I think the big issue with these character relationships and bizarre ignorance of historical context is due to the involvement of Nic Pizzolatto on the screenplay.  Pizzolatto, who cowrote the screenplay with Richard Wenk, is a gifted writer as evidenced by the "ashes" comment from Sam to Robicheaux, and I'll defend large swaths of True Detective season 2 until I have cause to rethink it all.  Pizzolatto's style breaks down when he has to handle multiple relationships because of his character's tendency to speak in poems and symbols.  That kind of metaphor-laden dialogue works with two folks, but when you have a whole mess of characters and are distilling hundreds of years of history into fresh conflict after the Civil War then the lyricism of Pizzolatto begins to look silly at best.

These are huge problems.  I also loved most of The Magnificent Seven.  The positions aren't contradictory, and it's the problems with The Magnificent Seven that also highlight the strengths.  I keep bringing up Pizzolatto's "ashes" comment because it's a damn good one, bolstered by funny lines from Sam when his crew asks what to do if he's killed, "Then just shoot him in the head, hell, I dunno, avenge me."  Pizzolatto's drift toward the poetic also finds a great home in the dialogue of uber-villain Bartholomew Bogue (Peter Sarsgaard) who says of the townsfolk he is tormenting, "If God didn't want 'em sheared, he wouldnta made them sheep."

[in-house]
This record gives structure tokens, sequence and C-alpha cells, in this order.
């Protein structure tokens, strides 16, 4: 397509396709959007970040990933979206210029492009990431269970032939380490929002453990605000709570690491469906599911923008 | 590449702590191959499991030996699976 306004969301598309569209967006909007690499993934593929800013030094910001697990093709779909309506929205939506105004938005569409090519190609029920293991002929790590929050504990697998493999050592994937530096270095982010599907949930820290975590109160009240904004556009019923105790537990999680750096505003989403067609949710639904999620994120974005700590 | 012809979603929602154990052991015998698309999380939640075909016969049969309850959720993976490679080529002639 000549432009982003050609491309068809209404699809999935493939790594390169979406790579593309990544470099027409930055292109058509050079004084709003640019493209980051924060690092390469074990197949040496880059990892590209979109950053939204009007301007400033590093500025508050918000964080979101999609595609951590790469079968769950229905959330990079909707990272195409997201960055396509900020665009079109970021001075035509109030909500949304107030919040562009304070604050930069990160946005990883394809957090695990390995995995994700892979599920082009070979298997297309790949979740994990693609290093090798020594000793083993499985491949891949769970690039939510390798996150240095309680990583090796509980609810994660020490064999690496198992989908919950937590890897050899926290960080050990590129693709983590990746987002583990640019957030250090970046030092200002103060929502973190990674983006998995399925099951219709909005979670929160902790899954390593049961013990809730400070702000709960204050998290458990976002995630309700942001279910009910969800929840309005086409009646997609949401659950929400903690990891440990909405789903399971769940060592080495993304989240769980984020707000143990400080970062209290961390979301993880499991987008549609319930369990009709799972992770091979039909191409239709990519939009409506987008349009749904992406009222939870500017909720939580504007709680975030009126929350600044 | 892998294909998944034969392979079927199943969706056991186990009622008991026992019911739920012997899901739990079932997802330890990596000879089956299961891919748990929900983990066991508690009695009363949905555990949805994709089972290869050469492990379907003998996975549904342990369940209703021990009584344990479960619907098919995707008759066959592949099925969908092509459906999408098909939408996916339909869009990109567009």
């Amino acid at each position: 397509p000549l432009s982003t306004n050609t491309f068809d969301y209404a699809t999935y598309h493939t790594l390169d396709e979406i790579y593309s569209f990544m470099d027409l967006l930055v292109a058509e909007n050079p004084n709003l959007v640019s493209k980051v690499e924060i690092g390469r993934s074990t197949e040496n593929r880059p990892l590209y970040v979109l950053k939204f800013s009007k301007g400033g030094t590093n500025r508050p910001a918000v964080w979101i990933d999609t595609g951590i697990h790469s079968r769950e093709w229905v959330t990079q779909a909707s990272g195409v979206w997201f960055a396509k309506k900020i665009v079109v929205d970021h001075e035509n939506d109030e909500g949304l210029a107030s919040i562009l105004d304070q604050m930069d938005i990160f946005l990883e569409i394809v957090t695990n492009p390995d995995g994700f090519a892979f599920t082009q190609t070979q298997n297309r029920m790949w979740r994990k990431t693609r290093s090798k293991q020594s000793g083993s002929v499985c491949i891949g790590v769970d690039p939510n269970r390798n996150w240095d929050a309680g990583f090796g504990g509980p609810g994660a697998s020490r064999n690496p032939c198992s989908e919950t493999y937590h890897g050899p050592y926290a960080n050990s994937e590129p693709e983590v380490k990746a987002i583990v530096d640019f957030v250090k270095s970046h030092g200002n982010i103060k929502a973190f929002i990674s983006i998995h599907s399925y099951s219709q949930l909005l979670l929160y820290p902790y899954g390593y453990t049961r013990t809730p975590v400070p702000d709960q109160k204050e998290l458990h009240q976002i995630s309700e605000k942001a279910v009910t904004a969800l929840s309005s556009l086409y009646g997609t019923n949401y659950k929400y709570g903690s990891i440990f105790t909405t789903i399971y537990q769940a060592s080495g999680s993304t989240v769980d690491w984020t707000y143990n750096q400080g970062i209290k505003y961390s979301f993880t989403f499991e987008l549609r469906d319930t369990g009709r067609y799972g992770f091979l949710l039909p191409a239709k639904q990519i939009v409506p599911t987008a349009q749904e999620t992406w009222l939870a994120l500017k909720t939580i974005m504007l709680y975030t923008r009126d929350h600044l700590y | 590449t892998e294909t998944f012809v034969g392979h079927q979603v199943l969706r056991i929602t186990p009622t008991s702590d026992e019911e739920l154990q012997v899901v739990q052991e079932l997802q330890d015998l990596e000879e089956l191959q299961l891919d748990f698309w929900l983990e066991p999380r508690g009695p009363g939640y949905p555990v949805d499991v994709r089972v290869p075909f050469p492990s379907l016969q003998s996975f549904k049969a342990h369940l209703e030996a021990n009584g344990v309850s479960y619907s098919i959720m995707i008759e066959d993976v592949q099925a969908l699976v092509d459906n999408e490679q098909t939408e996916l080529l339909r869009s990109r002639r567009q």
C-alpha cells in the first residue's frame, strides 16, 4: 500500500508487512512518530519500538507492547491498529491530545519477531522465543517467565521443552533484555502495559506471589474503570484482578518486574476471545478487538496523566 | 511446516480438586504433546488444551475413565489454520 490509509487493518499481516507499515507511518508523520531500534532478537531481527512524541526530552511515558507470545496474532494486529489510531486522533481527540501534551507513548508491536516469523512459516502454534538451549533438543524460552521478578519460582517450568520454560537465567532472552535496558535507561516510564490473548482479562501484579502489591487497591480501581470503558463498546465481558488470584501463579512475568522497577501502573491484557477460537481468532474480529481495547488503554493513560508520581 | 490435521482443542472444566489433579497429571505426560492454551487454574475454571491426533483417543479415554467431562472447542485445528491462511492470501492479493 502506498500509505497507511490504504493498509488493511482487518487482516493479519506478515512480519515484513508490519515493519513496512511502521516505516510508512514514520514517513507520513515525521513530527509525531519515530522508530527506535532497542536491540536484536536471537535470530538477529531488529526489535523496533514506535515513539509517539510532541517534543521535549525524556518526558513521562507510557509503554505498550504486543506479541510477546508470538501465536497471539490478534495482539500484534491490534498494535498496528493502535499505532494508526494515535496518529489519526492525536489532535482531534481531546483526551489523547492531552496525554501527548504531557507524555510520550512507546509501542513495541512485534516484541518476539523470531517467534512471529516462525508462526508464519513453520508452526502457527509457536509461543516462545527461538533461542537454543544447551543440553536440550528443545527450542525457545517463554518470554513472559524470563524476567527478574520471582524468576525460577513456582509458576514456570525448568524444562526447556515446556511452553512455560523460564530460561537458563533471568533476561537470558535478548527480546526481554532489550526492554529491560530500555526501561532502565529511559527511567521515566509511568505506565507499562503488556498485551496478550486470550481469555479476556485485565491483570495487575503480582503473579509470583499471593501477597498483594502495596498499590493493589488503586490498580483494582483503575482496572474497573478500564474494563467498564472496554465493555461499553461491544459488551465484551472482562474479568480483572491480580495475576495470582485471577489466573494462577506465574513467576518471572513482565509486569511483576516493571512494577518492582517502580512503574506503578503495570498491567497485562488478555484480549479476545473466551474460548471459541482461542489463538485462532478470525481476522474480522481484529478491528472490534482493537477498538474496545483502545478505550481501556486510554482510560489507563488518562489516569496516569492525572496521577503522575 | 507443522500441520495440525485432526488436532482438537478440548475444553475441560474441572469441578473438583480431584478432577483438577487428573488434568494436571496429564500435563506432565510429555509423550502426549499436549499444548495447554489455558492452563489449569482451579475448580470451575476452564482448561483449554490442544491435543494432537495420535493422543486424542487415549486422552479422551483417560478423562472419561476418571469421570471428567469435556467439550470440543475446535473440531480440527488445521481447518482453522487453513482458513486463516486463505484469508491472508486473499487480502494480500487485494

Fuqua directs the hell out of The Magnificent Seven, working with cinematographer Mauro Fiore to craft a Western's dream of Westerns.  Bogue cashes in his villain bonafides with high angle shots focusing on his black clothed body as his forehead screams for some moisture to break the eerie calm.  Callbacks to classic Western's litter the major fights, with Sam looking like The Man With No Name reborn in wide-angle closeups when he's angling to get his vengeance.  There's even time to switch to a horror motif as Denali (Jonathan Joss), the Comanche of Bogue's forces, stalks his prey in a quiet moment of the climactic firefight.

Haley Bennett, as Emma Cullen, plays a woman whose skill with firearms haunts the other men, and serves as another reference to past Westerns as an updated Mary Kate Danaher.

In his own way, Fuqua created a postmodern Western that rivals Tarantino's Django Unchained by mixing the ahistorical screenplay with his signature panache and knowing callbacks to other Westerns.  This is especially true when I consider who gets to walk away victorious in The Magnificent Seven.  The nature of the story means we're going to see a 29% to 43% survival rate of the main cast, so it's no surprise not everyone survives.  But consider who survives, who gets to carry the myth of their victory on to the next town, and what that means for cinema.

The lesson of Django Unchained was that the America's history of racial hate has suppressed stories that could rival those of John Wayne or Clint Eastwood.  The Magnificent Seven embraces that lesson, showing an alternate world where the myth of the west could have been built on African, Korean, Native, and Mexican-American souls.  They fought, bled, and died just as much as their pale skinned compatriots, and are no less worthy of respect.  We need to tell those stories, even if it means working out a few warts in presentation along the way, because they're vital to our history and our art.

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The Magnificent Seven (2016)

Directed by Antoine Fuqua.
Screenplay written by Nic Pizzolatto and Richard Wenk.
Starring Denzel Washington, Peter Sarsgaard, and Chris Pratt.

Posted by Andrew